It can be readily seen that the method of this invention for dehydrating aqueous fatty acid solutions can be applied to the dehydration of fatty acid extracts regardless of the prior treatment that the extract has received such as, for example, preliminary water removal steps. The method of this invention can also be used when an acid-water feed containing a higher `concentration of acids is available, i. e., at least by weight. The separate extraction step can be entirely dispensed with and the dehydration distillation conducted as indicated above when these more concentrated feeds are available. Thus the feed would initially hav-e no extractant present.

Where a neutral polar organic solvent is used as the extractant, the build-up of C5 and higher acids in the solvent may be undesirable. These C5 and higher acids can be removed from the solvent by an alkali wash, followed by steam distillation to take the neutral polar organic solvent overhead. The neutral polar organic solvent can then be recycled for use in the continuous system.

As will be apparent from the foregoing, the present invention may be practiced with any of the above types of extractant solvents and with procedures other than those speciiically described and under varied conditions of temperatures, pressures, or concentrations of materials but with controls indicated. Such modications are part of this invention and are intended to be included therein.

What is claimed is:

A process for dehydrating a mixture of C2 to C4 fatty acids contained in an aqueous highboiling isophorone extract solution of said acids along with higher fatty acids, which comprises dehydrating the extract in a fractional distillation zone; cooling and condensing the overhead vapors from said distillation zone to obtain a two-layer condensate of the isophorone solvent and of Water; decanting from the resultant condensate the solvent layer; discarding the water layer; returning the solvent layer to the distillation zone as external reflux; discharging a substantially anhydrous acid-isophorone mixture from the distillation zone; distilling off C2 to C4 acids from the acid-isophorone mixture, leaving a C2 to C4 acid-free solvent bottoms; alkali washing said isophorone bottomsI to remove residual higher fatty acids therefrom; and supplying the thus treated isophorone bottoms free of acid in an amount at least equal to the amount of external reux to the upper portion of the distillation zone to prevent the acids from distilling overhead with the isophorone and water.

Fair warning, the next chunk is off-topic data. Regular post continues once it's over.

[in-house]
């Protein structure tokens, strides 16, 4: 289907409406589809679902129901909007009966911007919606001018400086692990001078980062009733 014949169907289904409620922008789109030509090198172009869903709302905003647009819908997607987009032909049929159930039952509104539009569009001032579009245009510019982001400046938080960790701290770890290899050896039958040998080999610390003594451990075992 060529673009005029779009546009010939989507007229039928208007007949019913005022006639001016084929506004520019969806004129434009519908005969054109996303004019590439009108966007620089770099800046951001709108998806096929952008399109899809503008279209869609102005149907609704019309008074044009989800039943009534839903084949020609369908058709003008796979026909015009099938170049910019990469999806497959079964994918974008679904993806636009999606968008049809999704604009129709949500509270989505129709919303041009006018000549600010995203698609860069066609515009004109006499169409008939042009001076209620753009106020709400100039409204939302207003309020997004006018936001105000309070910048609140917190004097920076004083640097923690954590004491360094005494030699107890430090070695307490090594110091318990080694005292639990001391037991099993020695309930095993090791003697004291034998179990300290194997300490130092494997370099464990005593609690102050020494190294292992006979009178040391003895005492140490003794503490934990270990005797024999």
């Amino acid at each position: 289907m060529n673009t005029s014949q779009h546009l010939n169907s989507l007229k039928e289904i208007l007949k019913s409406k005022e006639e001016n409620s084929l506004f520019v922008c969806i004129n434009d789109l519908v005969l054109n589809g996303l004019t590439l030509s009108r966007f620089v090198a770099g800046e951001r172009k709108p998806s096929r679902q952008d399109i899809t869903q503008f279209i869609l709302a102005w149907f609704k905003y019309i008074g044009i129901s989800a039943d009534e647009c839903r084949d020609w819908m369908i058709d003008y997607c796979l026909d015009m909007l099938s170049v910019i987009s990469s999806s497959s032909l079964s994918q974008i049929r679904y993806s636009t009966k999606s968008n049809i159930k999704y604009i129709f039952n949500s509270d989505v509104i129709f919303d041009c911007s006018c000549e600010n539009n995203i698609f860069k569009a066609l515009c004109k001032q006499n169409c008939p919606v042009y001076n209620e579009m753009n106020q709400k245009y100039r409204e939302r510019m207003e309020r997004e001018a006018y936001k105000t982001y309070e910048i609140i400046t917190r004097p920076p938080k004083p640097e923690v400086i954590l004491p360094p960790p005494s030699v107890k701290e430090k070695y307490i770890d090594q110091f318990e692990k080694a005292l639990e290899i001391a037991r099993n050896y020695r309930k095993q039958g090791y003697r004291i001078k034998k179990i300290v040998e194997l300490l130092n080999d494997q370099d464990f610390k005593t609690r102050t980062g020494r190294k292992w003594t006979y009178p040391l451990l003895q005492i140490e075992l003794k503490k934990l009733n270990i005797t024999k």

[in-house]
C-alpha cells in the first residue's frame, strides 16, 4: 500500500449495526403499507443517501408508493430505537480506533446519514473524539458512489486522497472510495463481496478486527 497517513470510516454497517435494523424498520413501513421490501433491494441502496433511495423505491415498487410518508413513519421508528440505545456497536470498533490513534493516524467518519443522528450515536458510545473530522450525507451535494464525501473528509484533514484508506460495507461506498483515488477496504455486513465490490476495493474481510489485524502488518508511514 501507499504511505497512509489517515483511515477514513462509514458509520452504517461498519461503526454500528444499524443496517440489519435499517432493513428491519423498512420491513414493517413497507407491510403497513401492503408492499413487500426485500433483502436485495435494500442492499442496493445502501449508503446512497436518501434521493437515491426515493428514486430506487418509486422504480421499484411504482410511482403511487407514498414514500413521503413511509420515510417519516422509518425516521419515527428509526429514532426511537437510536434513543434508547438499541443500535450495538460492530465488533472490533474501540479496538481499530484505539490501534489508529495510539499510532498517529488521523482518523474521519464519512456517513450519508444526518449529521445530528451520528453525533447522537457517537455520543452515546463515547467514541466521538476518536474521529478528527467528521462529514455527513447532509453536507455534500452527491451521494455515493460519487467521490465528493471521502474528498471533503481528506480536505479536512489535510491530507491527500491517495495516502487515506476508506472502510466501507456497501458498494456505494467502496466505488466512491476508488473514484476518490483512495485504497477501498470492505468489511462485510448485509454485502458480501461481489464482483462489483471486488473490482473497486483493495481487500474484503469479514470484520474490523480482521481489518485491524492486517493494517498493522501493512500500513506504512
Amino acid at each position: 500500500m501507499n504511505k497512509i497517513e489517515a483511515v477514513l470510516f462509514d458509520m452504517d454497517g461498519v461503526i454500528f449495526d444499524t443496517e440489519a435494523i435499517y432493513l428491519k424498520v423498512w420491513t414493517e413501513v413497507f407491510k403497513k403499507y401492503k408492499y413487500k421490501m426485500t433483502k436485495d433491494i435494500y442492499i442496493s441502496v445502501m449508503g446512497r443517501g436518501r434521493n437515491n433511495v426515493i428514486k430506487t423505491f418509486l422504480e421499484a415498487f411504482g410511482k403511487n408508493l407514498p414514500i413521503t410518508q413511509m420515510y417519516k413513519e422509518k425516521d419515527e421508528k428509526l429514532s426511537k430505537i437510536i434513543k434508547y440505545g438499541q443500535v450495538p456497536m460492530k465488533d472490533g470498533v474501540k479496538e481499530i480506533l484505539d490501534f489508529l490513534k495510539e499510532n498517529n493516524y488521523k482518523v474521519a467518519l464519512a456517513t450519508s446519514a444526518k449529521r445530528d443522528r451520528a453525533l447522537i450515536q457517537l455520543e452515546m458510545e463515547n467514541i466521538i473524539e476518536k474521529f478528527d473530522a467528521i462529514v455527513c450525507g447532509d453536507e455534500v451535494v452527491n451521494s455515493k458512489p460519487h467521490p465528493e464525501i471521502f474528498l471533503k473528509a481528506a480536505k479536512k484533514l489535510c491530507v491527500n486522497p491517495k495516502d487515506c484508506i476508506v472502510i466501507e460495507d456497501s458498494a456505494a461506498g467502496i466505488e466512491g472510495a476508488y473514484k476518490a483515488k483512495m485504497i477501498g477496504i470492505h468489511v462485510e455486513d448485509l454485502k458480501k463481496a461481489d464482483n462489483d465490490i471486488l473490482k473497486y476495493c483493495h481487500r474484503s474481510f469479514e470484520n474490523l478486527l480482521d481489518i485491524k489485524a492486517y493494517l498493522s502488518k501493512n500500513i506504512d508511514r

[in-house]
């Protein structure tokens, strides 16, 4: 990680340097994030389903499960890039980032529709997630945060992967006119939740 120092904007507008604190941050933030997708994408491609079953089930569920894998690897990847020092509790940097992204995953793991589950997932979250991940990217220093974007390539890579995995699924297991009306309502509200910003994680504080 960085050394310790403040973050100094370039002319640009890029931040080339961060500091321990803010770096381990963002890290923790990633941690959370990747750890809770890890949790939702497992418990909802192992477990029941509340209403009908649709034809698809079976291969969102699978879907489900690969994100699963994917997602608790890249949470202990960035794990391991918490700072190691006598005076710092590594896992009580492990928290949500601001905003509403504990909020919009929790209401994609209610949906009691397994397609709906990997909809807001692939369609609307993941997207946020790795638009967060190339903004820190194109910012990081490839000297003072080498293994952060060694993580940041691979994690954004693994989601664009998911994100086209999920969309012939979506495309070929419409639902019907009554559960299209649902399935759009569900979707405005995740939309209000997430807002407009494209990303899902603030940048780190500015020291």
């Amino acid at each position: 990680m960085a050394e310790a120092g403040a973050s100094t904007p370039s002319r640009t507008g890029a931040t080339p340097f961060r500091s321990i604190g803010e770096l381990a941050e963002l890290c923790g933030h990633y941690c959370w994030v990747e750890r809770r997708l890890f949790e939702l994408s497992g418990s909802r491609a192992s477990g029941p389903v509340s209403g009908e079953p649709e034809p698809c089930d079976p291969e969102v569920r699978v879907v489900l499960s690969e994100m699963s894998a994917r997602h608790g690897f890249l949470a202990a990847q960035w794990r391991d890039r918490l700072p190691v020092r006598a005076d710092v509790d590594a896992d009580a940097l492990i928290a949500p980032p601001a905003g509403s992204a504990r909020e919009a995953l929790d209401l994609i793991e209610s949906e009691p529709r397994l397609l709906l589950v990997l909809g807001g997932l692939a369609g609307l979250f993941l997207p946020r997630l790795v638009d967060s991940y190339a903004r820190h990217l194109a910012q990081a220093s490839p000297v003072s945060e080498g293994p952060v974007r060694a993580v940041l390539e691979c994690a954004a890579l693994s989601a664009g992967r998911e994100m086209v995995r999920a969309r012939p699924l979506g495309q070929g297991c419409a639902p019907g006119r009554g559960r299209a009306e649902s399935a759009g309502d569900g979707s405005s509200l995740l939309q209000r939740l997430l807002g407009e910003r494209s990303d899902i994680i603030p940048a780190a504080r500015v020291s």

KENNETH K. MERCER. WILLIAM E. CATTERALL.

REFERENCES CITED The following references are of record in the ille of this patent:

UNITED STATES PATENTS Number Name Date 2,275,862 Othmer Mar. 10, 1942 2,123,348 Wentworth July l2, 1948 2,526,508 Scheeline et al Oct. 17, 1950

Patent Citations
Cited PatentFiling datePublication dateApplicantTitle
US2123348 *Dec 16, 1936Jul 12, 1938Theodore O WentworthProcess for dehydration of aqueous acetic acid
US2275862 *Sep 14, 1938Mar 10, 1942Tennessee Eastman CorpExtraction of lower aliphatic acids
US2526508 *Aug 19, 1948Oct 17, 1950Standard Oil Dev CoRecovery of fatty acids from dilute aqueous solutions
Referenced by
Citing PatentFiling datePublication dateApplicantTitle
US4353784 *Sep 21, 1981Oct 12, 1982Daicel Chemical Industries, Ltd.Method of recovery of acetic acid
US4729818 *Apr 16, 1987Mar 8, 1988Lloyd BergDehydration of acetic acid by extractive distillation
US4935100 *May 30, 1989Jun 19, 1990Lloyd BergDehydration of formic acid by extractive distillation
US5006205 *Jan 17, 1989Apr 9, 1991Lloyd BergDehydration of formic acid by extractive distillation
US5173156 *Dec 9, 1991Dec 22, 1992Lloyd BergDehydration of formic acid by extractive distillation
US5228956 *Oct 2, 1992Jul 20, 1993Lloyd BergDistillation and rectification
US5399751 *Nov 5, 1993Mar 21, 1995Glitsch, Inc.Method for recovering carboxylic acids from aqueous solutions
US5409579 *Jul 12, 1993Apr 25, 1995Glitsch, Inc.Method for recovering acetic acid from aqueous streams
US5492603 *Mar 15, 1994Feb 20, 1996Glitsch, Inc.Apparatus for recovering acetic acid from aqueous streams
Classifications
U.S. Classification203/37, 203/85, 203/15, 203/16, 203/62, 203/43, 562/606
International ClassificationC07C51/487, C07C51/44
Cooperative ClassificationC07C51/487, C07C51/44
European ClassificationC07C51/487, C07C51/44